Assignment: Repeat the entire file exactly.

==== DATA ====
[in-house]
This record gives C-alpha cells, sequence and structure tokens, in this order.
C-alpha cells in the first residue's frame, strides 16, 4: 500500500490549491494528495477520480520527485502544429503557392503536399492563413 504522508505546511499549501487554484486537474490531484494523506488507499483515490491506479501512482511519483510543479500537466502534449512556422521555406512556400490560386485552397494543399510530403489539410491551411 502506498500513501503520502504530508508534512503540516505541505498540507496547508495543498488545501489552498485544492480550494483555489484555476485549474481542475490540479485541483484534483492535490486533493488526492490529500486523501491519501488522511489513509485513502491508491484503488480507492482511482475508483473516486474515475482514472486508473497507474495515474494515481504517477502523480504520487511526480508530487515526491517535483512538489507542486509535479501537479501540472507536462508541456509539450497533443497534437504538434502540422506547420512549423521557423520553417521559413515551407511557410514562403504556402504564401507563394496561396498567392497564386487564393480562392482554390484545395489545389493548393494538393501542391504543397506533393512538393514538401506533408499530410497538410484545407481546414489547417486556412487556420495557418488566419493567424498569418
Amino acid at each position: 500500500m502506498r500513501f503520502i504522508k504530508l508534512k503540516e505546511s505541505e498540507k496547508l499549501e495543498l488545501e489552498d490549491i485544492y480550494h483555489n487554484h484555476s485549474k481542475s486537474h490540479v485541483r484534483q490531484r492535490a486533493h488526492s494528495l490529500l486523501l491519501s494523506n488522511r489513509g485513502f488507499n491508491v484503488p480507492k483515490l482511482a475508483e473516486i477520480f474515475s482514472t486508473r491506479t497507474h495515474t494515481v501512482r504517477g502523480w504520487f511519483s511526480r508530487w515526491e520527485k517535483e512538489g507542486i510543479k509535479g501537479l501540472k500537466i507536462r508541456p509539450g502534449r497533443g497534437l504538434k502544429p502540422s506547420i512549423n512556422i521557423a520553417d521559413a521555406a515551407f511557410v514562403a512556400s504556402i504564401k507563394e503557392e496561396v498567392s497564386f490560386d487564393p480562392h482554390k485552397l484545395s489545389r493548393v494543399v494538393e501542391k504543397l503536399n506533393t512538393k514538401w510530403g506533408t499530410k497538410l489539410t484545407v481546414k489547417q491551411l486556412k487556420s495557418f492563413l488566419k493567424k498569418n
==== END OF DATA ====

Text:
[in-house]
This record gives C-alpha cells, sequence and structure tokens, in this order.
C-alpha cells in the first residue's frame, strides 16, 4: 500500500490549491494528495477520480520527485502544429503557392503536399492563413 504522508505546511499549501487554484486537474490531484494523506488507499483515490491506479501512482511519483510543479500537466502534449512556422521555406512556400490560386485552397494543399510530403489539410491551411 502506498500513501503520502504530508508534512503540516505541505498540507496547508495543498488545501489552498485544492480550494483555489484555476485549474481542475490540479485541483484534483492535490486533493488526492490529500486523501491519501488522511489513509485513502491508491484503488480507492482511482475508483473516486474515475482514472486508473497507474495515474494515481504517477502523480504520487511526480508530487515526491517535483512538489507542486509535479501537479501540472507536462508541456509539450497533443497534437504538434502540422506547420512549423521557423520553417521559413515551407511557410514562403504556402504564401507563394496561396498567392497564386487564393480562392482554390484545395489545389493548393494538393501542391504543397506533393512538393514538401506533408499530410497538410484545407481546414489547417486556412487556420495557418488566419493567424498569418
Amino acid at each position: 500500500m502506498r500513501f503520502i504522508k504530508l508534512k503540516e505546511s505541505e498540507k496547508l499549501e495543498l488545501e489552498d490549491i485544492y480550494h483555489n487554484h484555476s485549474k481542475s486537474h490540479v485541483r484534483q490531484r492535490a486533493h488526492s494528495l490529500l486523501l491519501s494523506n488522511r489513509g485513502f488507499n491508491v484503488p480507492k483515490l482511482a475508483e473516486i477520480f474515475s482514472t486508473r491506479t497507474h495515474t494515481v501512482r504517477g502523480w504520487f511519483s511526480r508530487w515526491e520527485k517535483e512538489g507542486i510543479k509535479g501537479l501540472k500537466i507536462r508541456p509539450g502534449r497533443g497534437l504538434k502544429p502540422s506547420i512549423n512556422i521557423a520553417d521559413a521555406a515551407f511557410v514562403a512556400s504556402i504564401k507563394e503557392e496561396v498567392s497564386f490560386d487564393p480562392h482554390k485552397l484545395s489545389r493548393v494543399v494538393e501542391k504543397l503536399n506533393t512538393k514538401w510530403g506533408t499530410k497538410l489539410t484545407v481546414k489547417q491551411l486556412k487556420s495557418f492563413l488566419k493567424k498569418n